I'm interested in bringing in a GHT thread compatible product, but my sample's diameter was slightly smaller. GHT has a large (pitch to pitch) diameter of 1.0625 inch. The sample I received has a diameter of 1.0415 inch on the male side, and it doesn't leak and screws in perfectly.

Is this diameter difference meaningful for the long term reliability of my product?

  • 1
    $\begingroup$ Do you know what the typical allowable tolerance or design dimensions are? You are talking about small differences which could quite easily be typical variance based on the specification. $\endgroup$
    – hazzey
    Sep 22, 2016 at 18:50

1 Answer 1


GHT relies on a gasket to seal, not a tight fit between the threads. This makes it more resistant to dirt and also cheaper to manufacture. I would guess that your sizes will work fine and you shouldn't be concerned.

From the sizes you measured, the radial clearance is only .0105 (ten thou.) That might be a little loose for precision threads, but anything smaller than about 2 thou clearance becomes very difficult to assemble.

All that said, the Machinery's Handbook has information on hose threads and gives some tolerances. It's on page 1873 (at least in the 28th edition.) Depending on the material and processes, they list a minimum major diameter for the male thread as low as 1.035. This website also lists the appropriate dimensional information in case you don't have the handbook. The official standard is ANSI/ASME B1.20.7. If you are specifying compatible threads for a production run, you should probably consider buying it or at least referencing it on your drawing.

On another type of thread, like NPTF where the threads are the sealing component, tolerances will be tighter. Fittings that have a tapered or flared metal-to-metal surface to seal usually have thread tolerances somewhere in the middle of these two.

  • $\begingroup$ Thanks, I really appreciate your response. One followup - In the table you've linked, the first row (NH - which my factory used to refer to my product) shows the minimum major diameter at 1.0455 which is larger than my sample of 1.0415. Given the type of threading, you're still certain that it won't result in a less reliable product? $\endgroup$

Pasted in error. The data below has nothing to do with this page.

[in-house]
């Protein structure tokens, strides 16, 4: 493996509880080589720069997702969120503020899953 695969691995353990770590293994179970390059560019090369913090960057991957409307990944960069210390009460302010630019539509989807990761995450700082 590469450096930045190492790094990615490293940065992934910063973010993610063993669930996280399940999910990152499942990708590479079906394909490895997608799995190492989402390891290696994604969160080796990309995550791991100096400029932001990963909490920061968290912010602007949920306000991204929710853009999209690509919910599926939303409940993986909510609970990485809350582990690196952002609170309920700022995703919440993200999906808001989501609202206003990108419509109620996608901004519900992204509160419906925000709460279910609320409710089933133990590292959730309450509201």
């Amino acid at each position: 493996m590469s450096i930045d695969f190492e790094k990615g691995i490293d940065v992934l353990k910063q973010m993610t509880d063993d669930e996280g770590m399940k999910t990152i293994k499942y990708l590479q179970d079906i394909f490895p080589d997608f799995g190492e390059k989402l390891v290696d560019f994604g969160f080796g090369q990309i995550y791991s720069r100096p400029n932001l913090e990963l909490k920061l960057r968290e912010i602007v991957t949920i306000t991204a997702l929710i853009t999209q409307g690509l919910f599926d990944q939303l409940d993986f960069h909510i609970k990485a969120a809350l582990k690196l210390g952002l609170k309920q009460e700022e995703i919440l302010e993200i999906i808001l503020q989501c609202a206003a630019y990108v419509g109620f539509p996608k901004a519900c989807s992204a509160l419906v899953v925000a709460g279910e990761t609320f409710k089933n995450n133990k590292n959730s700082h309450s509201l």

– David
    Sep 22, 2016 at 19:49
  • $\begingroup$ According to the handbook, NH would apply if it is a cut or rolled thread and NHR would apply if it is a stamped or formed thin wall material. If yours is cut or rolled (NH,) it is technically out of spec, but that doesn't necessarily mean it won't work just fine - it would depend on the details of your application. $\endgroup$
    – Ethan48
    Sep 22, 2016 at 19:53
  • $\begingroup$ Assuming its a NH thread, and that the product is a pressure regulator that adjusts water pressure for rv's- would you feel comfortable with the aforementioned thread size? $\endgroup$
    – David
    Sep 22, 2016 at 20:25
  • $\begingroup$ That's a risk management call that only the person taking on the liability can make. I will say that if I was preparing to sell a part to the general public, I would define what the tolerance was on the drawing and I would make sure there were process controls in place to make me reasonably certain that every part with my name on it met those tolerances. But maybe that risk-aversion is why I'm not an entrepreneur. There are certainly a lot of widgets that you can't sell competitively if you hold them to strict quality standards. $\endgroup$
    – Ethan48
    Sep 22, 2016 at 20:29
  • $\begingroup$ You're making an extremely reasonable point. Thank you very much for your assistance. $\endgroup$
    – David
    Sep 22, 2016 at 20:38

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